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    What are we calling enthusiasm here: Someone smiling in an interview could be enthusiasm while at the other end is yelling and cheering like your team won the big game. Without clarification of what level of enthusiasm is meant the question is not "straightforward" to my mind. – JB King Nov 19 '15 at 15:34
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    Instead doggedly insisting that people who try to answer/comment on this question are missing the point, why don't you clarify what YOU mean when you say "enthusiasm". The dictionary definition is simply "intense and eager enjoyment, interest, or approval." This can express itself in many different ways. Which expressions of enthusiasm are you thinking about? Can you provide some examples? – teego1967 Nov 21 '15 at 12:10
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I am going to answer this using my personal views of hiring techies which I have done for 15 years.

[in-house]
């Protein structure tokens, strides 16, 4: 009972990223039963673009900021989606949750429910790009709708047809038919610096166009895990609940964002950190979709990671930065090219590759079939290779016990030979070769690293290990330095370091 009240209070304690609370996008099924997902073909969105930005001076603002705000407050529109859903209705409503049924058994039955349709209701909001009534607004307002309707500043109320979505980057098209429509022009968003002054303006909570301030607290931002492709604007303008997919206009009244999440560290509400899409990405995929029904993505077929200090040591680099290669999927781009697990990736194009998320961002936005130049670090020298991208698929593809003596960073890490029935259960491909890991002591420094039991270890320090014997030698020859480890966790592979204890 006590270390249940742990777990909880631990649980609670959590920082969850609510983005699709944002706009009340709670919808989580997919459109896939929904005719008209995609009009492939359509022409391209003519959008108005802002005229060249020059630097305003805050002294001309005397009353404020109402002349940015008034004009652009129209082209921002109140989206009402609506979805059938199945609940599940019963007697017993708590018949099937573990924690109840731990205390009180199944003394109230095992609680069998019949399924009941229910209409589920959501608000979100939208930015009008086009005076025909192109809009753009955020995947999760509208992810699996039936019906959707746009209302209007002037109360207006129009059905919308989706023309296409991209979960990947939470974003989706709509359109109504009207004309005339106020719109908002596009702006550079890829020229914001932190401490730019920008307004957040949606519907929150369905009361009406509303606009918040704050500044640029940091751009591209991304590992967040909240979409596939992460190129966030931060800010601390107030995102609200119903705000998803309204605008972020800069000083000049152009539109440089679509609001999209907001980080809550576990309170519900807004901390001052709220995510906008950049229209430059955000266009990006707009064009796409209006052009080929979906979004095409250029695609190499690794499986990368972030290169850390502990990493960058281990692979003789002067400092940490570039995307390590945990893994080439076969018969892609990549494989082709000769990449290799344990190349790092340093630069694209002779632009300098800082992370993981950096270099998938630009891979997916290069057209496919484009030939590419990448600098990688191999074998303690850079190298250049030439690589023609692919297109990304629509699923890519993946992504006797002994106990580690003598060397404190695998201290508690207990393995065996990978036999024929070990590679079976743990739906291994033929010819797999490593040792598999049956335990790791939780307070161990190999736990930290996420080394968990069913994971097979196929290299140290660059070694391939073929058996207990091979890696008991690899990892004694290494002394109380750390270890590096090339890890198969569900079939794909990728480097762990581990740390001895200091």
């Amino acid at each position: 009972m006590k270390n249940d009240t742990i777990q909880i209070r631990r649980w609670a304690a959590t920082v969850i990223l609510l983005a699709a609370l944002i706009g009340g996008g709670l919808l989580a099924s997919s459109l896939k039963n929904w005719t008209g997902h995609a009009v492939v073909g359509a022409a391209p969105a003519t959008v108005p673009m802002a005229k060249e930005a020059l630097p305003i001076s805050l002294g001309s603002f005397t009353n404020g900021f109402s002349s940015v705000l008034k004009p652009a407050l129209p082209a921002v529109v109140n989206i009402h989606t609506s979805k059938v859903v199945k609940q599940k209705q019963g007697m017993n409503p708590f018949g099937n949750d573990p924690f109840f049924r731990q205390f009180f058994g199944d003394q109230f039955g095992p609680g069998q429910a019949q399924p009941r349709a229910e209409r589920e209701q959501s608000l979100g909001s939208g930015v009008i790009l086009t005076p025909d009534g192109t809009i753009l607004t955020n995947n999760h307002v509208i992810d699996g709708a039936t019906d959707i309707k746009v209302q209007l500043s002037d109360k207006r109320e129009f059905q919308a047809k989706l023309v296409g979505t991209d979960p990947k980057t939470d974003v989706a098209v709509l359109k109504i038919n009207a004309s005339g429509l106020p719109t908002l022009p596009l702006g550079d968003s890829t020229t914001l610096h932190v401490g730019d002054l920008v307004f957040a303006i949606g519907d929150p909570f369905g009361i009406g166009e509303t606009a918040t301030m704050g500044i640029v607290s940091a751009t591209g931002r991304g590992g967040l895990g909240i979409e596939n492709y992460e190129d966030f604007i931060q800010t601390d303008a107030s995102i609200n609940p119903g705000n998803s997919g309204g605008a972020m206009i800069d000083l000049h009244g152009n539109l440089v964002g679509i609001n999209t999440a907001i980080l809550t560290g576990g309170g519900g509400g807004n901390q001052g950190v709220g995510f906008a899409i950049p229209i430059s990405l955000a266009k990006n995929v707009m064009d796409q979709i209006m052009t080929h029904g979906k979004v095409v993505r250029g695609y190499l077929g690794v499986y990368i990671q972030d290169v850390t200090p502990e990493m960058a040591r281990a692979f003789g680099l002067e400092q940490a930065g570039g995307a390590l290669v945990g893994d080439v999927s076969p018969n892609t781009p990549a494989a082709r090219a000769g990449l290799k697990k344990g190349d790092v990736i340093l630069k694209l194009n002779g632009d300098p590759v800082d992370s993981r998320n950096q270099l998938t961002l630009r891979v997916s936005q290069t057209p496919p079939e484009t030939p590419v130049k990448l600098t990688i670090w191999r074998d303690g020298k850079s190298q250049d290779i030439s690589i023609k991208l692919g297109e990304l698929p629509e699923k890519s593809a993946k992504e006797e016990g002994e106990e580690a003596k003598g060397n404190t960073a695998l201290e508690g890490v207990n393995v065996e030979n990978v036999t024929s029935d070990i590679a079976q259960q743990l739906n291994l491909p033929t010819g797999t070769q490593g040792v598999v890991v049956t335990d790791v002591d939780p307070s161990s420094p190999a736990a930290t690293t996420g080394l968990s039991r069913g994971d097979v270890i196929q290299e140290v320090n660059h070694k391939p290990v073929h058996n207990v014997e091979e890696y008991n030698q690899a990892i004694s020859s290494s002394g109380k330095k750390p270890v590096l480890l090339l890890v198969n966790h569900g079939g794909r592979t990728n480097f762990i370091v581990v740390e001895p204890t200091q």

Is it professional? I don't know.

The better question is - is being excited a positive indicator?

I would say no for the following reasons:

  • a person this excited may not have the ability to control themselves at all levels

  • a person this excited may make me think that they are overselling. This might be fine if I am hiring a salesperson but not a techie.

  • a person this excited might be that excited because the job would be a big jump from their current standing (possibly indicating that they are taking too big of a jump).

A person that is excited will get one thing from me. Lots of very technical questions about each thing on their resume. And wouldn't you know from 15 years of doing this, these types have the least amount of knowledge in interviews. I get out the Sharpie and start crossing out things on their resume right away - and most lose their excitement.

The one case where I allow unlimited excitement without the detective work is a new grad. If it is their first job I find the new grads will be excited especially since my group has a local reputation.

I am not saying that I won't hire someone who is overly excited. I am saying that this person would gain my full suspicion and would walk the full interviewing gamut. But like I said before I am hiring techies and I may react different for different positions. Obviously you want your sales people and customer facing or service roles to have a more eager attitude.